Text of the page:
Tips and Tricks

This page explains a few useful features of the Flatpak CLI.

Testing an app with a different runtime

You can (for testing) run an application with a different runtime than it typically uses. For instance, to run stable gedit with the latest unstable gnome runtime you can do:

$ flatpak run --runtime-version=master org.gnome.gedit

You can also use a completely different runtime (but same version number):

$ flatpak run --runtime=org.gnome.Sdk org.gnome.gedit

If you just want to use the sdk instead of the platform like the above, a better approach is to use -d.


Running against a runtime with a completely different ABI is undefined and unsupported behavior.


It is possible to downgrade an installed application (or runtime) to an older build.

First you look for the commit you are interested in:

$ flatpak remote-info --log flathub org.gnome.Recipes

Then you deploy the commit:

$ sudo flatpak update \
  --commit=ec07ad6c54e803d1428e5580426a41315e50a14376af033458e7a65bfb2b64f0 \


The example here uses sudo for system installations because, unlike normal updates, downgrades are considered a privileged action. If the application is installed per-user you would run it as that user.

If you have Flatpak 1.5.0 or later, you can also prevent the app from being included in updates (either manual or automatic):

$ flatpak mask org.gnome.Recipes

Bisecting regressions in application builds

In case the newest builds of an application introduce regressions, you can use flatpak-bisect to discover which commit introduced the regression. It works just like git bisect.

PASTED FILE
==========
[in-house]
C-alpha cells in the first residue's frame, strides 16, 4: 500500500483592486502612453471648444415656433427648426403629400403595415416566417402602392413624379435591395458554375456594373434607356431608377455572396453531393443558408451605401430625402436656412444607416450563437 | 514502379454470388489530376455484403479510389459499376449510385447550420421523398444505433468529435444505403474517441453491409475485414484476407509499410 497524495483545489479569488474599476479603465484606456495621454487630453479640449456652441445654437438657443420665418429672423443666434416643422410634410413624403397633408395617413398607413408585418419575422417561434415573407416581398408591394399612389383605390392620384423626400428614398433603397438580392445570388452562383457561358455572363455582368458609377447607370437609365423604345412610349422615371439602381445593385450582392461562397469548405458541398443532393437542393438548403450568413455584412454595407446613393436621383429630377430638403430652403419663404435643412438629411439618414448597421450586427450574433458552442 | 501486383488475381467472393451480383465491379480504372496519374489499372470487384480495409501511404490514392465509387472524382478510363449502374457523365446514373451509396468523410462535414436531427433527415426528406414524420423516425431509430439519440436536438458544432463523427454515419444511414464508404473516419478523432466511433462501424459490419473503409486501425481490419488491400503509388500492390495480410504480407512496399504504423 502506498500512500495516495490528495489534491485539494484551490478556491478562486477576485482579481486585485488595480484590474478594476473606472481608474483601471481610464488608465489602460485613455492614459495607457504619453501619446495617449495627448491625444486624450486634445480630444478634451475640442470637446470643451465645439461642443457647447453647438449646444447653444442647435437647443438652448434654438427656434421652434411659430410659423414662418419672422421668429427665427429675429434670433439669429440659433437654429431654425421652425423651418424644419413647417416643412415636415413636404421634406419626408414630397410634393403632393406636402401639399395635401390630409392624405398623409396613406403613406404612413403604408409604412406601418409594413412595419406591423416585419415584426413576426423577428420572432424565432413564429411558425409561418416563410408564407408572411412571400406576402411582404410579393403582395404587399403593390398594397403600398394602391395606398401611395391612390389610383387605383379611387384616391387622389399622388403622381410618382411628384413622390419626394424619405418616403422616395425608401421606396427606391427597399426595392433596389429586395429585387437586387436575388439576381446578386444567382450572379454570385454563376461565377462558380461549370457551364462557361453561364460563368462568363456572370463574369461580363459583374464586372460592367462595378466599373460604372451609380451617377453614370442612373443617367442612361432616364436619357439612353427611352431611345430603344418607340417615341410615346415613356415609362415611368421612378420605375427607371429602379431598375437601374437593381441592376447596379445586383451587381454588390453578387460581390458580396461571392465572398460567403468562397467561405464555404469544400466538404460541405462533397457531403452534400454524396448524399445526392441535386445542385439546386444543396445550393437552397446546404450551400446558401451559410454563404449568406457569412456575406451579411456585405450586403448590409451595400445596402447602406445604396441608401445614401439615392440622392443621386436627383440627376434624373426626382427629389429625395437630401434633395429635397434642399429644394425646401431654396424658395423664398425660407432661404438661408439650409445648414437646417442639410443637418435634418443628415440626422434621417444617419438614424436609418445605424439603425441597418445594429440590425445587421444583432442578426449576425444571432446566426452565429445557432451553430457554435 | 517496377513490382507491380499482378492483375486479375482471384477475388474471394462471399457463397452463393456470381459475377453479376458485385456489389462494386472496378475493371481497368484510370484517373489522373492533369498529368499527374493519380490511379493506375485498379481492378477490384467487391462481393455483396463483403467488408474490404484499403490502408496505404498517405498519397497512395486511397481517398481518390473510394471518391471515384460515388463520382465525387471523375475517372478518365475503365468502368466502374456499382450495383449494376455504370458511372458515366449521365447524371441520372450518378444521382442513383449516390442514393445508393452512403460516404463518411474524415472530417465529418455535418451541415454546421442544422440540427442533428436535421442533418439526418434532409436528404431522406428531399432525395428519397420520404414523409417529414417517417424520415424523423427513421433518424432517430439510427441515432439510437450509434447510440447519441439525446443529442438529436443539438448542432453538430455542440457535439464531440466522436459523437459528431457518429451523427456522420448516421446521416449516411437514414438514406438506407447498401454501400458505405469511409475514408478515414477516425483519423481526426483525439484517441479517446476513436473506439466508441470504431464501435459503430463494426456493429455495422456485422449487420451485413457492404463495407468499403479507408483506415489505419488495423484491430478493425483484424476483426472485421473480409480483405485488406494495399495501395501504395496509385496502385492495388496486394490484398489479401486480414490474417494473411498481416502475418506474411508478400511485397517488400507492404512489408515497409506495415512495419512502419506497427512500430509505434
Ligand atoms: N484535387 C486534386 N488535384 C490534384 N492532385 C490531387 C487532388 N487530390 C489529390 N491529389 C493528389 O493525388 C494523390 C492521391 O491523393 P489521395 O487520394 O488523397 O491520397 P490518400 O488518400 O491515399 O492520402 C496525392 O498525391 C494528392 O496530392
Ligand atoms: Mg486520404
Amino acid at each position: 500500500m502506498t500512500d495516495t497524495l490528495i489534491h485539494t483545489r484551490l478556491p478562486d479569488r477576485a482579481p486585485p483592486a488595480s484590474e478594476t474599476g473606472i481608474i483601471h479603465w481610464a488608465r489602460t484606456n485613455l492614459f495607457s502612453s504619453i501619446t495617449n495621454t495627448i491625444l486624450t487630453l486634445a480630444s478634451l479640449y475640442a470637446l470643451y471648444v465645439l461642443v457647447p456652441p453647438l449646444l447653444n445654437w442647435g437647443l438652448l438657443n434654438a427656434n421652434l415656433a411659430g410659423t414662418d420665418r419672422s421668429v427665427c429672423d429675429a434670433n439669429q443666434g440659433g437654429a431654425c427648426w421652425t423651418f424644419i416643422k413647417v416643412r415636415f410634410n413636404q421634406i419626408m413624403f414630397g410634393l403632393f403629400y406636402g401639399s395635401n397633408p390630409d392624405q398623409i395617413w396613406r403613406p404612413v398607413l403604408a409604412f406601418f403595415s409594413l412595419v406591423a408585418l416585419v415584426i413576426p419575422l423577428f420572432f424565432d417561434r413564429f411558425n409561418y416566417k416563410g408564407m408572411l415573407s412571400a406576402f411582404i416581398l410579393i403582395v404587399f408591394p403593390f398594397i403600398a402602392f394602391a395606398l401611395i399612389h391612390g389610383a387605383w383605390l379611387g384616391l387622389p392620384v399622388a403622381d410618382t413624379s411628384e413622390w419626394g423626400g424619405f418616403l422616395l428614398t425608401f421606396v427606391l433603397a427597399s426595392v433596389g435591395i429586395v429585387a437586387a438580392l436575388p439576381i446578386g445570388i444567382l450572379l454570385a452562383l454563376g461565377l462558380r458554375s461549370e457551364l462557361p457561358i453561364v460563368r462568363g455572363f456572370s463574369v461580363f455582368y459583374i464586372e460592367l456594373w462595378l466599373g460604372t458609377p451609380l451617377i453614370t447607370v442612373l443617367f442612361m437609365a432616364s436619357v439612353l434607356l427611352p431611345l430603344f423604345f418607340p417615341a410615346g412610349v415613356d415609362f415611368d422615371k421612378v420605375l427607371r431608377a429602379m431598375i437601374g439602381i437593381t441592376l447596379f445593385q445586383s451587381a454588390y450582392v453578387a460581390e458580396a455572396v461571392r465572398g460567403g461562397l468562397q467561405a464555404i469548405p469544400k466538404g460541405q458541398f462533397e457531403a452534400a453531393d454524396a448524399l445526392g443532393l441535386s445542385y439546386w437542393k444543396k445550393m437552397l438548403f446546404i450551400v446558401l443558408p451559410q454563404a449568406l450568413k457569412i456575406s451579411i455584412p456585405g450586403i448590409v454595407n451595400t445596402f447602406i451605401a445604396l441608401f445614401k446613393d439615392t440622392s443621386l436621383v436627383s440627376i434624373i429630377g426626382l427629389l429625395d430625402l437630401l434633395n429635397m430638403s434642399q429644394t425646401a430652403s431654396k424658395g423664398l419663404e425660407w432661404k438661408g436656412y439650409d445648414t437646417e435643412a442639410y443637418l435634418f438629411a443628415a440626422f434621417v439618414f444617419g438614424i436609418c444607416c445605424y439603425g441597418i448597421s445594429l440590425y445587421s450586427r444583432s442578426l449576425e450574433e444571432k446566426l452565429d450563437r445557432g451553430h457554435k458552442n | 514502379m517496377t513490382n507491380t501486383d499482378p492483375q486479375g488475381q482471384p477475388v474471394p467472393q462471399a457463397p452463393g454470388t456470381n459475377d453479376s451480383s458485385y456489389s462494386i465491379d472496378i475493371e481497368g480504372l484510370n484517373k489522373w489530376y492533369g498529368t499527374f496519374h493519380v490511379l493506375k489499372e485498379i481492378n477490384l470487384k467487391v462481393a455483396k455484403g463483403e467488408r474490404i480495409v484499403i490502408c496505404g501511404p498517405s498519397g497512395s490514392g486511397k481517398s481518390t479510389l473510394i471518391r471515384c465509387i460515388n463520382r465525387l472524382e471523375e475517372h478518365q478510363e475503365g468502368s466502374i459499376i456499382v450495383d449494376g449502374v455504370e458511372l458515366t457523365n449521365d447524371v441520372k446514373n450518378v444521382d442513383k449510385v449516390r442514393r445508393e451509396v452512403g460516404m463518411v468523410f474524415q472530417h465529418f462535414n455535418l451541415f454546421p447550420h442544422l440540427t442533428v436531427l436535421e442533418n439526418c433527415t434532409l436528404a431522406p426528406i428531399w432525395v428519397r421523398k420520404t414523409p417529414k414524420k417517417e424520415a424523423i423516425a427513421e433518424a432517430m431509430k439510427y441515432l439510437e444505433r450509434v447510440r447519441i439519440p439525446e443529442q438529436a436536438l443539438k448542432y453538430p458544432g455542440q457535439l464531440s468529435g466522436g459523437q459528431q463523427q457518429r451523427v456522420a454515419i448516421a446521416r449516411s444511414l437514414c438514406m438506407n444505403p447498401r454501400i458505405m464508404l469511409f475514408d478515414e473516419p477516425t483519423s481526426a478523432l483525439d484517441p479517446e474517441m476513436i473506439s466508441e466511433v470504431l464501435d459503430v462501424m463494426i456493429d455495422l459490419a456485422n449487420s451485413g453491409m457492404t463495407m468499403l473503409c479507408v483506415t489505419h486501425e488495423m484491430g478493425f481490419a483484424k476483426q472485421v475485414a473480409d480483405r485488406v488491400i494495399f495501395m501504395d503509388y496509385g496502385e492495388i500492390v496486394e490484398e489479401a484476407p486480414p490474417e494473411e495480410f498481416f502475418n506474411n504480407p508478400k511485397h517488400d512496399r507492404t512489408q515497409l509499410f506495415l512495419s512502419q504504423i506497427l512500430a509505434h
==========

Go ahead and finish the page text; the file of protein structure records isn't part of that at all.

In case your distribution doesn’t install the flatpak-bisect utility, you can find it distributed alongside the Flatpak source code, in

First you update the application and get its history:

$ flatpak-bisect org.gnome.gedit start

Then, you should set the current commit as the first bad commit:

$ flatpak-bisect org.gnome.gedit bad

Now you need to find the hash of the first known good commit. For that, you can see the build history by running:

$ flatpak-bisect org.gnome.gedit log

To start bisecting, checkout the first known good commit you find:

$ flatpak-bisect org.gnome.gedit checkout 5cd2b0648618c9038fbc6830733817309ade29541cdd8383830bbb76f6accf0d

After setting the bad commit and the first known good commit, you can launch the application to verify if the current commit in the bisecting session is a good or a bad one.

To mark a commit as good or bad, run:

$ flatpak-bisect org.gnome.gedit good


$ flatpak-bisect org.gnome.gedit bad

flatpak-bisect will inform you when the first bad commit is found.

Adding a custom installation

By default Flatpak installs apps system-wide, and can also be made to install per-user with the --user option accepted by most commands. A third option is to set up a custom installation, which could be stored on an external hard drive.

First ensure that the config directory exists:

$ sudo mkdir -p /etc/flatpak/installations.d

Then open a file in that directory as root:

$ sudoedit /etc/flatpak/installations.d/extra.conf

And write something like this:

[Installation "extra"]
DisplayName=Extra Installation

See flatpak-installation(5) for the full format specification. Replace the path with the actual path you want to use. You can use df to see mounted file systems and mkdir to create a flatpak directory so the path specified by Path= exists.

Then you can add a remote using a command like:

$ flatpak --installation=extra remote-add flathub

And install to it with:

$ flatpak --installation=extra install flathub org.inkscape.Inkscape


If your custom installation is the only one with the remote you’re installing from, --installation can be omitted.

And run apps from it with:

$ flatpak --installation=extra run org.inkscape.Inkscape


If your custom installation is the only one with the app you’re running, --installation can be omitted.

Configuring resource limits for apps

When systemd is available, Flatpak tries to put app processes in a scope such as app-flatpak-com.brave.Browser-*.scope (in the case of Brave), with * replaced by an arbitrary suffix. This means you can create a file like ~/.config/systemd/user/app-flatpak-com.brave.Browser-.scope.d/memory.conf with contents like:


Then after a systemctl --user daemon-reload, those systemd.resource-control(5) parameters will apply to all instances of that app.